hereUare loses MobileStar as Partner

By Bob Liu

March 22, 2002

EXCLUSIVE: The aggregator of commercial public Wi-Fi hotspots parts way with MobileStar following its acquisition by Deutsche Telekom's Voicestream Wireless.

hereUare Communications Inc. has felt the sting of VoiceStream Wireless's acquisition of MobileStar Network Corp.

hereUare, a San Jose, Calif.-based aggregator of commercial Wi-Fi-based hotspot nodes, and MobileStar have parted ways and, as a result, hereUare has lost about 600 valuable nodes in Starbucks locations for its network.

The breakup resulted from VoiceStream Wireless's decision to integrate the MobileStar service offering into its own arsenal of wireless services. The Deutsche Telekom unit, which bought MobileStar in January, disclosed its plans to integrate the wireless local area network (WLAN) service with its cellular wide-area network (WAN) earlier this month.

In a recent interview, hereUare CEO Clark Dong told his company is still trying to renegotiate with MobileStar's new parent company but so far the talks have not been productive. "They're trying to figure out what they are going to do so the outcome isn't clear," Dong said.

The defection is a clear blow to hereUare's burgeoning business. The approximately 600 nodes represented as much as half of its network of Wi-Fi access points. Prior to the defection, hereUare said it had over 1200 nodes, or 62 percent of the entire public Wi-Fi market, in its network, as of Feb. 26.

To be sure, Dong is still upbeat about his prospects. His company still has Wayport as well as 20 or so other wireless ISP (WISP) partners. And he believes WISP still have leverage in their efforts to cooperate or compete with the traditional cellular carriers.

"It's just one type of venue," he said, referring to the coffee houses that VoiceStream now controls.

The Laws of Physics
hereUare's business model was created by Dong, an electrical engineering-trained veteran of the communications industry who previously served at Hybrid Networks and Sun Microsystems Inc. . The company is able to partner with WISPs by offering access-control and back-office solutions (such as billing) in hopes of creating a roamable network of regional, interconnected WLANs.

"Most of the smaller players can't do that [on their own] and they don't want to invest to do that. They provide access infrastructure and we'll do everything for them on the back-end," he explained.

As part of an introductory pilot program called Jumpstart, hereUare last fall was able to offer subscribers free wireless broadband access across its network, which at the time included the Starbucks locations. The final phase of the Jumpstart program is scheduled to end this month. And once that ends, MobileStar will no longer be part of the hereUare network meaning subscribers won't have access in Starbucks locations even if you choose the "pay-as-you-go" service plan.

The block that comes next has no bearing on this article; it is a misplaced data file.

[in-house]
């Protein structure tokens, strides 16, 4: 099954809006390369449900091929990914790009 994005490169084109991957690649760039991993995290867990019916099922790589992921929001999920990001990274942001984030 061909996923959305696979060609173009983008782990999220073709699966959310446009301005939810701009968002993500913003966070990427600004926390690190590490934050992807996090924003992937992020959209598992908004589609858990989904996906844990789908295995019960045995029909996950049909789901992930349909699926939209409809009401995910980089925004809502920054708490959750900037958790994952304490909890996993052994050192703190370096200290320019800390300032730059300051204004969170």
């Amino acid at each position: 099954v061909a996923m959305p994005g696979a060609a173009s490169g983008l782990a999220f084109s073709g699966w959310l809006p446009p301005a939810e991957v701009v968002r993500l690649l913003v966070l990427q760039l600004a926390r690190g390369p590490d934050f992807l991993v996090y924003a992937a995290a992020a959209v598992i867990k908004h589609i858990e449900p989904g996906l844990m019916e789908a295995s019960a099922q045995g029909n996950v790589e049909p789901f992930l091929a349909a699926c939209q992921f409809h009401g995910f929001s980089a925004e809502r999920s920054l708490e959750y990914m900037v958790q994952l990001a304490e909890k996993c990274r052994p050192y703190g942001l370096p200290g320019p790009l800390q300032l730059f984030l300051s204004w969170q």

While Dong acknowledges that his business model may need fine-tuning, he remains committed to the two tenets that his company is built on: 1) people will need more bandwidth over time and 2) people will be accessing this bandwidth wirelessly. But due to the business conditions and the simple laws of physics, he predicts more combinations between WISP and traditional carriers in the future.

"I think there is a pretty good chance that Wayport will be scooped up like Mobilestar was," he proclaimed. However, Dong qualified his statement by adding he was merely speculating about Wayport. A spokesperson for Wayport said while it's logical for the Austin, Texas-based WISP to talk with telco carriers about strategic partnerships, no M&A activity is underway.

In fact, Dong believes his own company might be acquired by a larger telco, acknowledging recent analyst speculation that deep pockets are required to bring the Wi-Fi technology to the next level. "Ultimately, we're going to be picked up by a carrier," he added.

But Dong believes, while the cellular carriers have a clear business advantage over the nascent WISP industry, the simple laws of physics favors WISPs in their efforts to roll out last-mile connectivity through WLANs. That is because wireless high-speed access is governed by four fundamental factors: spectrum, power, modulation density and radius.

The issues of spectrum and the power used to transmit signals are both regulated by the FCC, so they are already fixed. Modulation density, meaning the way your signal is transmitted through whichever assigned spectrum, is currently state-of-the-art and difficult to improve upon. In other words, modulation is also fixed.

That only leaves radius (or the relative size of your network) as the only variable that businesses can control. The smaller the range between the transmitter and receiver, the less power you use and the higher speed making WLANs the only alternative for cellular companies to provide ultra high-speed networks. (FYI, 3G speeds are measured in kilobits as opposed to the megabit world of WLAN).

"There needs to be a business model to show the industry that this is the paradigm that illustrates that this is how the technology will be deployed. The paradigm shift I talk about is that network operators can no longer install cell towers every few miles to cover an area." Dong explained.

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